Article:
This is yet another reason to make sure you get your flu vaccine this year.
What can I do to prevent getting the flu this year besides getting a flu vaccine?
Many of the same things we've been talking about for preventing coronavirus work to help prevent the flu.
In fact, because of some of these measures that have gone into place over the last few months, we have seen places where flu has also decreased.
Obviously, with coronavirus, you wear a mask, you try and keep physical distance, you're washing your hands as much as possible.
You're doing all the things to basically make it harder for this virus to jump from person to person.
The same things that work for coronavirus are also gonna help decrease the chances that you'll get the flu.
More than half of all the young adults in America are now living with their parents.
This is according to a new report by the Pew Research Center, an organization that looks at demographic trends and public opinion.
Pew defines young adults as people who are between 18 and 29 years old, and never before have 52 percent of them been recorded as living at home with at least one of their parents.
Historic data for this is incomplete.
It's possible that more young people were doing it during the height of the Great Depression in the 1930s.
But info on that doesn't exist.
The last time the recorded number was this high was in 1940, near the end of the Depression, when 48 percent of young adults were living with their parents.
Overall, though, this percentage has been increasing since 1960.
At that time it was a 29 percent.
By February of this year it had risen to 47 percent and by July it was at the record 52 percent.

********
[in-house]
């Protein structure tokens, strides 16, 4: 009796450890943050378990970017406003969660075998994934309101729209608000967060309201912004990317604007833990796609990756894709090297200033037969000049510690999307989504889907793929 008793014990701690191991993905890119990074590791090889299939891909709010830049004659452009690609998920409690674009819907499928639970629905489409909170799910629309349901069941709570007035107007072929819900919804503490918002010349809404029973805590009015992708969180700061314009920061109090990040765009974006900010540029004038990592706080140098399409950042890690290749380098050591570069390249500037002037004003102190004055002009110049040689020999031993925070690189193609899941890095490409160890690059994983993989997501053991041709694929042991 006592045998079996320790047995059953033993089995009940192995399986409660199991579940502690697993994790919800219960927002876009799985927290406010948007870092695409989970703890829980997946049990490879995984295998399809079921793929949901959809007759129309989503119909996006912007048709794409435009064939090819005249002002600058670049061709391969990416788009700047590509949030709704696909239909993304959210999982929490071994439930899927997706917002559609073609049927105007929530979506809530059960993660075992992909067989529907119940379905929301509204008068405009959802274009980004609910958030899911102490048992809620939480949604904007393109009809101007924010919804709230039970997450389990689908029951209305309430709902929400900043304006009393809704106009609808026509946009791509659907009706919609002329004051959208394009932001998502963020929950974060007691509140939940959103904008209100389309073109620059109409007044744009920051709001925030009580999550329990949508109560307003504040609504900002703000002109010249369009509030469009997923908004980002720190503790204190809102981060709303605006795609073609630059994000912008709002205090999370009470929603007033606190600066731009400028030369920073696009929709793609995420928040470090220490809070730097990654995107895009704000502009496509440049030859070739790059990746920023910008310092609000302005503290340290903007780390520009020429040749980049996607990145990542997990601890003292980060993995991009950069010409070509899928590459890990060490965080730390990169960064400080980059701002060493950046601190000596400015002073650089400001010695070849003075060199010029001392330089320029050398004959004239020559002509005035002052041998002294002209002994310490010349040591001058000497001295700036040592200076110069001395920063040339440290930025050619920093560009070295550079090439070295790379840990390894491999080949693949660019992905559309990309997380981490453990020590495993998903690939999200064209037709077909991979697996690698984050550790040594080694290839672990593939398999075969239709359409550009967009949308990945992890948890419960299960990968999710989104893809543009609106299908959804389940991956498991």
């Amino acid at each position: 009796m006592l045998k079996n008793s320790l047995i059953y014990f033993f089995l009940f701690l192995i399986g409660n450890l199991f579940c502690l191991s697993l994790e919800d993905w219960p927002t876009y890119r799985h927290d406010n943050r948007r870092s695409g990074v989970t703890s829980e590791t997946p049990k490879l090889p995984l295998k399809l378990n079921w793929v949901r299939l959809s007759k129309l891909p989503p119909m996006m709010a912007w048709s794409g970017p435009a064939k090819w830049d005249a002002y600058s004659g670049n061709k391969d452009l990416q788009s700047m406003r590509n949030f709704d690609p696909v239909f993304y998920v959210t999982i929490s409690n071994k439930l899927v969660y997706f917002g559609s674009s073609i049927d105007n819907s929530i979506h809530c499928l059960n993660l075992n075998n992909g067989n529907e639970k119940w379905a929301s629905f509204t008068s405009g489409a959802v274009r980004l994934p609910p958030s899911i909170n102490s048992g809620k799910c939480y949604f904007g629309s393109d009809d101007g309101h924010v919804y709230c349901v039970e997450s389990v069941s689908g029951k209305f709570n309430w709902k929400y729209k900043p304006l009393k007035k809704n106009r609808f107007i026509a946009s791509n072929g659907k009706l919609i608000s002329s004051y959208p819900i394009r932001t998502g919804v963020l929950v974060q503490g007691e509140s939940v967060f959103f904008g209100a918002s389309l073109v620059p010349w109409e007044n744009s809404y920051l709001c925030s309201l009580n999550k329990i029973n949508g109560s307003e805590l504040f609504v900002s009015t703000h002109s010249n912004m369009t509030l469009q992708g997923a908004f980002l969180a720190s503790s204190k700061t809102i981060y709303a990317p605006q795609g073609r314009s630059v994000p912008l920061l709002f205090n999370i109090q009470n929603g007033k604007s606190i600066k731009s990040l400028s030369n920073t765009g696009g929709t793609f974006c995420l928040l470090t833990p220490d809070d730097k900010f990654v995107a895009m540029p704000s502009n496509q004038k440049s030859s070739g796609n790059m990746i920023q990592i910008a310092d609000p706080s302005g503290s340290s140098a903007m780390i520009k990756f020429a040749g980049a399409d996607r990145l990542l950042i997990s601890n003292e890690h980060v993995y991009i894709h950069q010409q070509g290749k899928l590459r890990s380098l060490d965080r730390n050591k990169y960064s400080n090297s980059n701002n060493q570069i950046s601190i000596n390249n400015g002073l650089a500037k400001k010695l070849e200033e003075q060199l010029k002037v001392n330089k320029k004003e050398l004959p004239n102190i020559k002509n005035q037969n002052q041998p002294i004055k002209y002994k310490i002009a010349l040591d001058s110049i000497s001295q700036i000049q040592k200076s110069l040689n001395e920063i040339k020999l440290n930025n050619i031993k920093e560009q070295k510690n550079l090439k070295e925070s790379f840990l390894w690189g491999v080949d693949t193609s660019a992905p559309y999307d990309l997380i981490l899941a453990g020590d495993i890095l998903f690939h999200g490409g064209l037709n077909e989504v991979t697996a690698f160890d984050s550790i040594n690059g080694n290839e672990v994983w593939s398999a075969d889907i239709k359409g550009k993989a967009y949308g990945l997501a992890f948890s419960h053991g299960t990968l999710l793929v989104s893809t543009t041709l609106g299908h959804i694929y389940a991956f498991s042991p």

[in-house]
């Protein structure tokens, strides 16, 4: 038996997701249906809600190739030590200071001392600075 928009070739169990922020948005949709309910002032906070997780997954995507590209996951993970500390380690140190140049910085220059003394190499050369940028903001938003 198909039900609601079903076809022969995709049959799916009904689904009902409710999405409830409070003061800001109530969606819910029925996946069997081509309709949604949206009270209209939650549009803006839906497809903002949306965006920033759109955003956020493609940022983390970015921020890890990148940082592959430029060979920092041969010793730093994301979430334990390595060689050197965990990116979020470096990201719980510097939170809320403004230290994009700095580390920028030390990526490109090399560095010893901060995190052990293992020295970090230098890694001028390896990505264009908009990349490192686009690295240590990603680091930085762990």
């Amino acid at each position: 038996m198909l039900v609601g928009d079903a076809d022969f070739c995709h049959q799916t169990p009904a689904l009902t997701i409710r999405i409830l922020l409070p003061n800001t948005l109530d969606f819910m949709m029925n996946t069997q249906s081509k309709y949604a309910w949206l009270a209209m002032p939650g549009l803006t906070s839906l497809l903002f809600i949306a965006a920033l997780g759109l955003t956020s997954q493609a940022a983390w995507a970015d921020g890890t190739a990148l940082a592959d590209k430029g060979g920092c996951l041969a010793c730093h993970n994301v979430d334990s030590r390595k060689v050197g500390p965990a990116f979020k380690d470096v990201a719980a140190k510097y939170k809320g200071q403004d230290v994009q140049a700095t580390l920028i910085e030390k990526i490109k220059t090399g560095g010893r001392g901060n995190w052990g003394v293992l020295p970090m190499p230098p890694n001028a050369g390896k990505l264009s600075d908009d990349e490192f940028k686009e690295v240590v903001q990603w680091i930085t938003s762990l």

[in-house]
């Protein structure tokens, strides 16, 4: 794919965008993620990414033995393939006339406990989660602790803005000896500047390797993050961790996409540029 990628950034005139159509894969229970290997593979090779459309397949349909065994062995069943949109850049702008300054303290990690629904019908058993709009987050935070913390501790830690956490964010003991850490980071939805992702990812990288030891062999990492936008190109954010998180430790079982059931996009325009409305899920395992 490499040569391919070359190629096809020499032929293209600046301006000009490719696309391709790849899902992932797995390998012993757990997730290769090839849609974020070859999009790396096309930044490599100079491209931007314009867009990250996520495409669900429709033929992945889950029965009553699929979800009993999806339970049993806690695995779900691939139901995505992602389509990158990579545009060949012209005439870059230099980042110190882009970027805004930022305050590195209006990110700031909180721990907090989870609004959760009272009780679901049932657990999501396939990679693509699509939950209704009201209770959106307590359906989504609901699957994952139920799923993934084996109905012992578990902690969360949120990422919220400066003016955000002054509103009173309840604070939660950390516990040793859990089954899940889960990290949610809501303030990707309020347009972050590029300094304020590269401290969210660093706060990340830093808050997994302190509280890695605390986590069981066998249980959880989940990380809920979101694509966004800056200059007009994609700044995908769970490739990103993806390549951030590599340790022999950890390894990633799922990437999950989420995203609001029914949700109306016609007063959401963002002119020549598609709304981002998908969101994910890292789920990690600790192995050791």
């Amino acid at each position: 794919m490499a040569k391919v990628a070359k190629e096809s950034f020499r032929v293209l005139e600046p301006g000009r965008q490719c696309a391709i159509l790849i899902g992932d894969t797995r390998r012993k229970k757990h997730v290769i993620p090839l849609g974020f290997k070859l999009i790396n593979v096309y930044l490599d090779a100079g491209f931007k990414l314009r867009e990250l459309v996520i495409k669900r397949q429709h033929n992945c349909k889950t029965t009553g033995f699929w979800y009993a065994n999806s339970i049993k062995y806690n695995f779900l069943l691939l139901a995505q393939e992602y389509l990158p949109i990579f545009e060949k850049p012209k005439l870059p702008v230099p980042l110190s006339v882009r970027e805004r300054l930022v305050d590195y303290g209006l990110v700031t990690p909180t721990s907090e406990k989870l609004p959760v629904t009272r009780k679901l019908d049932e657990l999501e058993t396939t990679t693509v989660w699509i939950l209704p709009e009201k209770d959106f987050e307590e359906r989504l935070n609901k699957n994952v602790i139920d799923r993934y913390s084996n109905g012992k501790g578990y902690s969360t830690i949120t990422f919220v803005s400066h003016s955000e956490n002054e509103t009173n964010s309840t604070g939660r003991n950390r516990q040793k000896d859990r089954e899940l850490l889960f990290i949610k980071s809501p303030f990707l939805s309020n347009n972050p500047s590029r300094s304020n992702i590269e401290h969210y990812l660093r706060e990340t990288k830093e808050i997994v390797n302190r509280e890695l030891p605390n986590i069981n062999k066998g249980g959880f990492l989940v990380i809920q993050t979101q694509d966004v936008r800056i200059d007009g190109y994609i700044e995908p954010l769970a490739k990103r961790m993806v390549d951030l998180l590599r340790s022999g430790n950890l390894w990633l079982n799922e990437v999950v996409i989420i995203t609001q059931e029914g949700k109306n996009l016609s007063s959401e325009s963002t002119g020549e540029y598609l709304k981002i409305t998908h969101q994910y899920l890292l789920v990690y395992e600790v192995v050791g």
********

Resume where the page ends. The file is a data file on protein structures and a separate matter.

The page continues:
So why the recent jump?
Probably because of the coronavirus pandemic, according to the report.
Pew Research says that young adults in particular have been hit hard by the shutdowns and closures and that they're more likely to move.
A senior economist at Zillow, a real estate information company, says because most 18 to 25 year olds tend to be renters this is having an effect on that market, with an increasing number of rental homes coming available.
Which of these cartoon characters first appeared in a short called the Mouse of Tomorrow in 1942: Mickey Mouse, Mighty Mouse, Jerry or Fievel?
Originally known as Super Mouse, the character that became Mighty Mouse made his debut in '42.
As far as television goes, Mighty Mouse hasn't been on the air in years but he has been in space, in a manner of speaking.
These have been called "mighty mice."
They're genetically modified mice that have twice the muscle mass of unaltered mice, and 40 of them were recently sent into space for a study on muscle mass.
Without the daily force of gravity, people and mice normally lose muscle.
NASA says in space flights lasting five to 11 days astronauts can lose as much as 20 percent of their muscle.
Those who spend months on the International Space Station regularly exercise to help prevent this loss.
But this kind of training might not be possible during long-term spaceflight.
So scientists have been experimenting with mighty mice to see if a drug could be produced one day that could help astronauts keep their muscle in a microgravity environment.